Sunday, October 25, 2009

Israel Outnumbered in the UN

All you need to do in order to understand how a person is thinking behind the scenes is to listen closely to what they say. The following article seems to be less weighted with rhetoric than normal, less positioning, and actually seems to echo the actual mind-set of the Israeli governement. This report comes in the wake of the endorsement of the now imfamous Goldstone Report.

Peres: Israel has no chance against 'built-in majority' in UN


President Shimon Peres called the Goldstone Report "a great victory for terror," saying a "built-in majority against Israel" in the United Nations means the Jewish state has "no chance to win" support on any single issue.

In an interview with Newsweek published on Saturday, Peres said that "Never before did any terrorist organization gain such recognition, in the most unfair way," referring to the UN-commissioned report on Operation Cast Lead, which accuses both Hamas and Israel of committing war crimes and possibly crimes against humanity.

The report was endorsed earlier in October by a majority in the UN Human Rights Council. Among those who voted in favor of endorsement were such countries as Bahrain, China, Egypt, Indonesia, Jordan, Pakistan, Qatar, Russia, and Saudi Arabia.

"We have a problem in the United Nations: There is a built-in majority against Israel. Israel doesn't stand a chance to win any single issue because the Muslim and the Arab nations and the ones who follow them are a majority," Peres said. "The terms of reference were one-sided: to investigate the war crimes of Israel. And the conclusions -- they're one sided. There are 26 recommendations. Not one deals with terror. The terrorists are flying free and high. It's unbelievable. Israel does not occupy Gaza. We left Gaza completely. We are the only country that forced our own settlers and army without any foreign pressure to leave Gaza. And for eight years we restrained [military retaliations to rockets fired by Hamas]. No reference to it," said the president.

Meanwhile, Prime Minister Binyamin Netanyahu told the Washington Post that Israel was looking into the possibility of conducting an internal investigation into Operation Cast Lead and accusations of human rights violations, but not because of the Goldstone Report.

When asked whether he would support an internal Israeli inquiry into alleged war crimes committed during the three-week IDF operation in Gaza, Netanyahu replied that such an option was being looked into "not because of the Goldstone Report, but because of our own internal needs."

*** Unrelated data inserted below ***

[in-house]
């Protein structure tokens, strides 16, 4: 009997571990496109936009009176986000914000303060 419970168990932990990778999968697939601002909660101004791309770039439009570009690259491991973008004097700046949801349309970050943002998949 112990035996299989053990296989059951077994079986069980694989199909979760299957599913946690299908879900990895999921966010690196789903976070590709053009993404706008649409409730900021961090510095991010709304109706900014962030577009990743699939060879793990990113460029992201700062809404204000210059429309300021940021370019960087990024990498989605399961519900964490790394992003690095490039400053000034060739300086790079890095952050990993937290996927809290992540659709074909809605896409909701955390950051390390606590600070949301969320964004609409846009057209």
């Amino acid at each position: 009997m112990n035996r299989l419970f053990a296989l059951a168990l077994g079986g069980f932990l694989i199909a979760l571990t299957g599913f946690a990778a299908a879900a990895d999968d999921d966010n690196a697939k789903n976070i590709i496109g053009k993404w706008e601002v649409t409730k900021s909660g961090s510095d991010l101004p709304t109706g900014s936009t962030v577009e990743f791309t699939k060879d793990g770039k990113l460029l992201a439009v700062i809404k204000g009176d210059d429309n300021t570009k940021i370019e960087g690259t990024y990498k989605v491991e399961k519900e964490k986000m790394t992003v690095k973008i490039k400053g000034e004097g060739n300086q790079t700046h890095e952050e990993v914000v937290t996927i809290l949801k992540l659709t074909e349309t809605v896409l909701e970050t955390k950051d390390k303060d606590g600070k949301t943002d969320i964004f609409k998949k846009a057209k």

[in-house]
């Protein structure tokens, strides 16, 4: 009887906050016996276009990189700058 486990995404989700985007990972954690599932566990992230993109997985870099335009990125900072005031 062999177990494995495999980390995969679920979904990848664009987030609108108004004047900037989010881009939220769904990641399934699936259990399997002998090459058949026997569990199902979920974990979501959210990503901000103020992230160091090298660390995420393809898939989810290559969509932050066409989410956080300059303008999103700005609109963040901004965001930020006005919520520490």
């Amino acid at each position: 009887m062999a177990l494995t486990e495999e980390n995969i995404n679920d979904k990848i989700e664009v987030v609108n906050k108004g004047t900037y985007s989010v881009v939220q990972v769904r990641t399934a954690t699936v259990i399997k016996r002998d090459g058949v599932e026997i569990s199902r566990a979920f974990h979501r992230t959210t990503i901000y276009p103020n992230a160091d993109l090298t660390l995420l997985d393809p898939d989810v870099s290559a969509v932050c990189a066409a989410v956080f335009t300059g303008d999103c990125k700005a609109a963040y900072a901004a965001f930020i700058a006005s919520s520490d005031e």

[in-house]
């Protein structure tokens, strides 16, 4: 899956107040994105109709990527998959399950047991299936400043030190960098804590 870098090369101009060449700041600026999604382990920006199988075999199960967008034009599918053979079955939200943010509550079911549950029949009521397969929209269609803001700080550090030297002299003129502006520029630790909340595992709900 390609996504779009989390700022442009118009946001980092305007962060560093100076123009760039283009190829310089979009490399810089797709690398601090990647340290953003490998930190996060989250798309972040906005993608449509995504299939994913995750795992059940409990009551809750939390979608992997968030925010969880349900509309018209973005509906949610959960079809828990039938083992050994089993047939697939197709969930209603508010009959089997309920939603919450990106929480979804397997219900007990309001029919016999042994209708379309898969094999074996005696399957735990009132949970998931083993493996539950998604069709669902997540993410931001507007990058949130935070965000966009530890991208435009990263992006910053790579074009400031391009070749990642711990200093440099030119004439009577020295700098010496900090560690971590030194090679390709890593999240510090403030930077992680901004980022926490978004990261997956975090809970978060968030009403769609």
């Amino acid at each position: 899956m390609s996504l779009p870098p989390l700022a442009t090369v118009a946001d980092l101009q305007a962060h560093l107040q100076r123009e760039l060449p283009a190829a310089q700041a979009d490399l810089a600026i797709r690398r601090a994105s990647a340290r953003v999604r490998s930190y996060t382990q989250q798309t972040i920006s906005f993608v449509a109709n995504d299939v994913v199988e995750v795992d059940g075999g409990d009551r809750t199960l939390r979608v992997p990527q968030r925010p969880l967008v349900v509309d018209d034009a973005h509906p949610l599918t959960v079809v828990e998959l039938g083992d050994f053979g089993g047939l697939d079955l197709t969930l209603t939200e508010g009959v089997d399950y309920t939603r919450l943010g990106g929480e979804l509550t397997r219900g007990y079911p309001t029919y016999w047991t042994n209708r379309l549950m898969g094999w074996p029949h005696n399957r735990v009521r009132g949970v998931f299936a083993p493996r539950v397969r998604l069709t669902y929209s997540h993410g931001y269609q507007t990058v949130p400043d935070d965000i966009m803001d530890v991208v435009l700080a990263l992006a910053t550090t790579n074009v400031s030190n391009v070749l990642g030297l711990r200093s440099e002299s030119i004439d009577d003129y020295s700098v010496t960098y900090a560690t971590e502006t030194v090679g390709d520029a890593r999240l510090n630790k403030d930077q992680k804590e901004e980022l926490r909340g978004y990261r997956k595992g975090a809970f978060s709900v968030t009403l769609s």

Speaking the truth was "the best way to defuse this issue," the prime minister said, because "Israel was defending itself with just means against an unjust attack.
"Serious countries have to think about adapting the laws of war in the age of terrorism and guerrilla warfare. If the terrorists believe they have a license to kill by choosing to kill from behind civilian lines, that's what they'll do again and again. What exactly is Israel supposed to do?" Netanyahu said.

In response to Netanyahu's remarks, Defense Minister Ehud Barak reiterated his opinion that Israel should not appoint a commission to investigate the actions of IDF officers and soldiers during Operation Cast Lead. Barak stressed that he fully trusted the operational investigations conducted by the IDF, adding that "there is no army in the world that investigates its actions like the IDF."

Also in the interview published over the weekend, Peres said Netanyahu could no longer be called "right-wing."
"He came from the right, but he's no longer a rightist. He agreed to a two-state solution and to what no other prime minister ever agreed to, to freeze settlements," Peres was quoted as saying.
Peres told Newsweek he may have had "a certain influence" upon the steps that Netanyahu has taken. "I don't expect him to take everything that I say. My advice is simple: We have to make peace. We shouldn't postpone it," the president said.

Netanyahu, for his part, expressed his belief that the government represented the "consensus of the Israeli public." He went on to blame the Palestinian Authority for preventing the resumption of peace talks by setting preconditions. "We just wasted six months because of the Palestinian effort to place preconditions on the negotiations, preconditions that weren't there for the last 16 years … it's freezing the settlements, it's committing in advance to the results of the negotiations." The prime minister claimed that "the gist of the problem is that for 62 years the Palestinians have refused to recognize Israel as the nation state of the Jewish people."

This sounds like a government that has done everything it could to construct peace while maintaining security. It hasn't worked, nor will it until a certain "man of peace" arrives on the scene.

Jimmy Root Jr

Author Distant Thunder Book One of the Lightning Chronicles

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